I welcome the student teachers to this list. You will soon see that we are
all "students." And the opportunity to bounce back and forth ideas and
philosophies is what makes this list so attractive and viable. Sometimes the
thoughts are mundane, sometimes profound, sometimes we hurt each others
feelings but most of all it remains a place to discuss.
I am writing today especially to the student teacher that suggested Pollack.
My question is
"what is the objective?"
I find certain artists so "special" in their achievement that what they did
is very difficult to convey or duplicate in a lesson. Often it doesn't even
become mimicry. Pollack came from a place, found his own place and was onto
another place before he killed himself. To me, the evolution of Pollack is
what he is about. No appreciation of Pollack can be achieved without seeing
an actual painting. The intricacies of the webbing of and depth of color
never comes across in a reproduction. And I think what Judy pointed out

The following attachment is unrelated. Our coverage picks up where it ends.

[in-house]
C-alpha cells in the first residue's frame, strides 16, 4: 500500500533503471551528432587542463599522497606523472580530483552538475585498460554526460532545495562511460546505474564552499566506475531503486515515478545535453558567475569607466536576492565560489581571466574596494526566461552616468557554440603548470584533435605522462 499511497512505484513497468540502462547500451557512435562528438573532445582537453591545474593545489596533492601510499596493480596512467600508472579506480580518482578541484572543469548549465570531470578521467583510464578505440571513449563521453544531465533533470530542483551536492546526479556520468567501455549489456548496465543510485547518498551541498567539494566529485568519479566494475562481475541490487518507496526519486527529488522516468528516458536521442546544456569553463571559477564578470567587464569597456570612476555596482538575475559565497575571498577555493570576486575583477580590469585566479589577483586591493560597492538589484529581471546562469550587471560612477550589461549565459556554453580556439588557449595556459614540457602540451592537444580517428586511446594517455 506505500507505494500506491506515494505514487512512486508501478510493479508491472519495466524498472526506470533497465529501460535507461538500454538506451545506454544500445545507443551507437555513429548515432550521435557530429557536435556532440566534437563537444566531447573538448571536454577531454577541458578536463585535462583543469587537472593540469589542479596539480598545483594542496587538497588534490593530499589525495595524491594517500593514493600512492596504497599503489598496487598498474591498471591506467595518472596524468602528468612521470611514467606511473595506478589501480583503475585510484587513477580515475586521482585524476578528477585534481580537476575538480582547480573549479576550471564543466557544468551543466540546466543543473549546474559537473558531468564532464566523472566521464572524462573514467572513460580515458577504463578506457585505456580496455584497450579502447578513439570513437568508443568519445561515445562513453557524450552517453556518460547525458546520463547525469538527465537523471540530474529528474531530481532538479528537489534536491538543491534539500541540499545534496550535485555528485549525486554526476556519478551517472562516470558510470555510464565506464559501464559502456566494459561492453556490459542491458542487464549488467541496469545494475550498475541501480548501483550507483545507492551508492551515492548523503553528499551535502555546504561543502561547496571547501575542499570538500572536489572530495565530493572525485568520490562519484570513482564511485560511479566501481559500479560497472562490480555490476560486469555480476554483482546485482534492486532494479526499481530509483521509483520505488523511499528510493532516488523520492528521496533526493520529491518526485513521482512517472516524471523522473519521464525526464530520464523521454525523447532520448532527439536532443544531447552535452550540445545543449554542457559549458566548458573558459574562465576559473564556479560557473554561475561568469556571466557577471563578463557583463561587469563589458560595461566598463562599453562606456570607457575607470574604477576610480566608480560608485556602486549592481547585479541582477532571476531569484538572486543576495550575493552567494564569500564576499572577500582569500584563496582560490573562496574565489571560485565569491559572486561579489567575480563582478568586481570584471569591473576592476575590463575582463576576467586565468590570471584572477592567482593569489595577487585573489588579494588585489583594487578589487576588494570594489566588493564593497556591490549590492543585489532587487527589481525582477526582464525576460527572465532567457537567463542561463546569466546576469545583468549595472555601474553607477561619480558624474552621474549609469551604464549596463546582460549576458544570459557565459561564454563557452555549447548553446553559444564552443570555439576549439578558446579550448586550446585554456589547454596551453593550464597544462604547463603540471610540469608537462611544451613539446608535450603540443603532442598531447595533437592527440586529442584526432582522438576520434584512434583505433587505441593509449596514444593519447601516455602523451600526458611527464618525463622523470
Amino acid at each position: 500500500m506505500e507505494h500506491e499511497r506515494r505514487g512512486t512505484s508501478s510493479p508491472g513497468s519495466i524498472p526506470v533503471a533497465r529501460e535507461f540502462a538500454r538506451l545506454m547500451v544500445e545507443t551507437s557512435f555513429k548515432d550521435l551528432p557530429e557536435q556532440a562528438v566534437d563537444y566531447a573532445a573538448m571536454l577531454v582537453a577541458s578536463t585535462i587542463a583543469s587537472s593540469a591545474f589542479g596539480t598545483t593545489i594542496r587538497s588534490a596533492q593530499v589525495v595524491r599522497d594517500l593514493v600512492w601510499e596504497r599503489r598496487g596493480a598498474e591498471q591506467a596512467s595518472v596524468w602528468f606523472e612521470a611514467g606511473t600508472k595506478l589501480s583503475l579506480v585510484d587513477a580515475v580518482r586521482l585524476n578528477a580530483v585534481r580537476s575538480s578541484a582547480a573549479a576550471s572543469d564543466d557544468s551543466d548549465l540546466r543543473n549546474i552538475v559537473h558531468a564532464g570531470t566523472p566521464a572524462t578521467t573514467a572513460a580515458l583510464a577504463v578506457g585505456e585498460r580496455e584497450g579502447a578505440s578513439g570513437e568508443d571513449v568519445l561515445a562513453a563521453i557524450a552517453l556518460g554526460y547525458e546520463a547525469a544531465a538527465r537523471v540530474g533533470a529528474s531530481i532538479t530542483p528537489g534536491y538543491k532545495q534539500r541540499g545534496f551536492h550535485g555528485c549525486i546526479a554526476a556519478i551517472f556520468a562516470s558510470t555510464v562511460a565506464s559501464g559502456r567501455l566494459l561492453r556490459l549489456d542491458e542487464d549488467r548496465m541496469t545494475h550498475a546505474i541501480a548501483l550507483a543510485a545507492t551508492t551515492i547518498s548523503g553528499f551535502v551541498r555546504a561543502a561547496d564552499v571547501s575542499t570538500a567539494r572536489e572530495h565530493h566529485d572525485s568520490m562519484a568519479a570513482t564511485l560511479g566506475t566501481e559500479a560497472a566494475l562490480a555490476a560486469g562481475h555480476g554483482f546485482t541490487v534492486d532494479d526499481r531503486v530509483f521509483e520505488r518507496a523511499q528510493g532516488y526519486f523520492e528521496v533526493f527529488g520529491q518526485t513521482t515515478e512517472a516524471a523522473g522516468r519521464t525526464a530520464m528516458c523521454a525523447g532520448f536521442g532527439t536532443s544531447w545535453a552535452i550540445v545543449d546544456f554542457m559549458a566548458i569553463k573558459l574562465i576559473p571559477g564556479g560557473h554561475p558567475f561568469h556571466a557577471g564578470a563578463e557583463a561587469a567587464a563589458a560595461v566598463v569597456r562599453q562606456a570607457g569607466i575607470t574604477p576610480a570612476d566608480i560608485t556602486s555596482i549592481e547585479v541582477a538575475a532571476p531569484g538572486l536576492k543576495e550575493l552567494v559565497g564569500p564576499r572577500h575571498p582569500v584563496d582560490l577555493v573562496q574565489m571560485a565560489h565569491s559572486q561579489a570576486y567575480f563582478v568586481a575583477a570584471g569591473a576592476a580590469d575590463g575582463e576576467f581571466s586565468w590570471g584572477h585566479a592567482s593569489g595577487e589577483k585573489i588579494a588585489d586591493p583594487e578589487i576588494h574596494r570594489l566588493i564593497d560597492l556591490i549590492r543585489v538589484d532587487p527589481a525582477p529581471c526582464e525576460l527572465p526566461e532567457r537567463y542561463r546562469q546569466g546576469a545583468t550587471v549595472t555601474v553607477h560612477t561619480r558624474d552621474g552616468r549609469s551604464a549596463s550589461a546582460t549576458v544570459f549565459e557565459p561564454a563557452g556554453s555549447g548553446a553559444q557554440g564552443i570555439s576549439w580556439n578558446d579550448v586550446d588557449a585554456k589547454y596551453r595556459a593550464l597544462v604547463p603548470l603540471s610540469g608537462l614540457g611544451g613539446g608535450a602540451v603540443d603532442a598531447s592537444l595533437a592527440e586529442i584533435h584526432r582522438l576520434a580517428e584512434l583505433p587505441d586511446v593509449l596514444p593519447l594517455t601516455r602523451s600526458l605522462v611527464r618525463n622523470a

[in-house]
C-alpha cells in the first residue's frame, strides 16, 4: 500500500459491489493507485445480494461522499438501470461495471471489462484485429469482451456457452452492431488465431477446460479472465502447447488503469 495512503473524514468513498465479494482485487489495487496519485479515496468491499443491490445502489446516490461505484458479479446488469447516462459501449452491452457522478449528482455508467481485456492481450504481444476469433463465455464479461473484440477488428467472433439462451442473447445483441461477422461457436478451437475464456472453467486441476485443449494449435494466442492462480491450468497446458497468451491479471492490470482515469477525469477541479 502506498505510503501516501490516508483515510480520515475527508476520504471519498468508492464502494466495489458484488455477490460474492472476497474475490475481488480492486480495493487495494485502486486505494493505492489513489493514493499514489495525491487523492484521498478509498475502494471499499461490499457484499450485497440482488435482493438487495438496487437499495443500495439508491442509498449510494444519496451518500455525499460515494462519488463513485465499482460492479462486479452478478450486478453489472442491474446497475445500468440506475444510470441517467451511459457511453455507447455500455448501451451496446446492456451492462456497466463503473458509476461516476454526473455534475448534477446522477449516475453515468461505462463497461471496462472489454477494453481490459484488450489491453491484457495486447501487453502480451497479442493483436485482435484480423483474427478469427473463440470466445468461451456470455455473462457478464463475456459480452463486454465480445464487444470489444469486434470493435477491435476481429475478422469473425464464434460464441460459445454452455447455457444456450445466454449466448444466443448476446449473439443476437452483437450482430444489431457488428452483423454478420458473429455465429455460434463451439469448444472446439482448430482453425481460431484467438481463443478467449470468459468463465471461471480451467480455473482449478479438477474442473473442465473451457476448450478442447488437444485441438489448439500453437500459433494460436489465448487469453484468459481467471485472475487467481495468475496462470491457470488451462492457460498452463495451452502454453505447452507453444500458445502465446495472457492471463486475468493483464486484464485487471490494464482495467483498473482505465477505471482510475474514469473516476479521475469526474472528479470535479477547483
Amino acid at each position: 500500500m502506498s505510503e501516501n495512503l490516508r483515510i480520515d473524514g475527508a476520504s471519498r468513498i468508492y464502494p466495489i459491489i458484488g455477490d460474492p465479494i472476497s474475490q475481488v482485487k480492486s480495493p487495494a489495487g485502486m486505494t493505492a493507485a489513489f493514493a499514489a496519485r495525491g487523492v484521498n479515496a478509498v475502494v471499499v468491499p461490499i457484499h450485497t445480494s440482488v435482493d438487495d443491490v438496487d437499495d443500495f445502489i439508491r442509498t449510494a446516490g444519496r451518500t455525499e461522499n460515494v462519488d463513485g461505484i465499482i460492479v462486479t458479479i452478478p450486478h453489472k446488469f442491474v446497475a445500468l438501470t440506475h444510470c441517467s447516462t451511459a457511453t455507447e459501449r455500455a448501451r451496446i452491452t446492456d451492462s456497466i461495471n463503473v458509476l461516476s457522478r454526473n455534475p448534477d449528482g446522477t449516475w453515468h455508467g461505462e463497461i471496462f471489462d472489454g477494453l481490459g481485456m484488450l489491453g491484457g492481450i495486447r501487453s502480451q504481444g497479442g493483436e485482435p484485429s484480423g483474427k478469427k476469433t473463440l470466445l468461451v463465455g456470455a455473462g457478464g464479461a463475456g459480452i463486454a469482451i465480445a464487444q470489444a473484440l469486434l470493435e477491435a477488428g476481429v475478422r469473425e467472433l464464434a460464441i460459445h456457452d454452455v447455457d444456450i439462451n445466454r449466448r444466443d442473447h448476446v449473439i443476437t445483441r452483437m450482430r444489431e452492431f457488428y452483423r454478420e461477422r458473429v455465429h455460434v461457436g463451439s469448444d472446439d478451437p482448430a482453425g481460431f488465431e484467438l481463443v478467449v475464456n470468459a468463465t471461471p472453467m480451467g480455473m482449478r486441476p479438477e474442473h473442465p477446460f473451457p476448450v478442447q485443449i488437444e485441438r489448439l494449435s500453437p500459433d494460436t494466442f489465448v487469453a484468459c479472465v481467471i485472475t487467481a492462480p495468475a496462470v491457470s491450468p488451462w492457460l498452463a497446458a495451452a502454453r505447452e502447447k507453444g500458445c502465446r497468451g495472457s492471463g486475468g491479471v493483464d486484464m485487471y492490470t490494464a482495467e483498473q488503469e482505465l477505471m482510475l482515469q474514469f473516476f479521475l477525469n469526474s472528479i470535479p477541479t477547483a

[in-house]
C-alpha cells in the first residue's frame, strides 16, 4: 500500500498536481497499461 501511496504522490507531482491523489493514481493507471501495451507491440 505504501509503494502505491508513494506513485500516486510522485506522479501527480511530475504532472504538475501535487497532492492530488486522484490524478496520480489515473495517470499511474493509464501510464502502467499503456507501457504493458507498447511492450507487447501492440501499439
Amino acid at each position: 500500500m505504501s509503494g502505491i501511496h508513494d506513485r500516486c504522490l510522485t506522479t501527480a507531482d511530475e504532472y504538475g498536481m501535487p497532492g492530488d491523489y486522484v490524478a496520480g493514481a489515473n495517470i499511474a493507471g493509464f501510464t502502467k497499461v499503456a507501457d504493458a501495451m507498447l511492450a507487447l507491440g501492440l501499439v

about what influenced him is very important.
I often think I see "in the style of" lessons that do a disservice to the
artists' intentions. I'm trying to help the new teachers to really pay
attention to the objective. What is it you want them to learn? The
activity is the means to the objective. Kids throwing paint on to a surface
is meaningless unless they understand the development of the form within the
context of the history. Otherwise slapping paint onto the surface only
perpetuates the myth that anybody can do this and the meaning and history is
Please don't think I'm being critical. I'm trying to teach. I look at a lot
of lessons that come across this list. Too often the objectives are the
activity and not the comprehension of a level of achievement. What did
Pollack do that you want the kids to know?
I really value you, the brave student teacher that chimed into this list--
keep coming with your ideas. You will get lots of help here. We want you to
be the best art teacher.
I will always be here to make you think.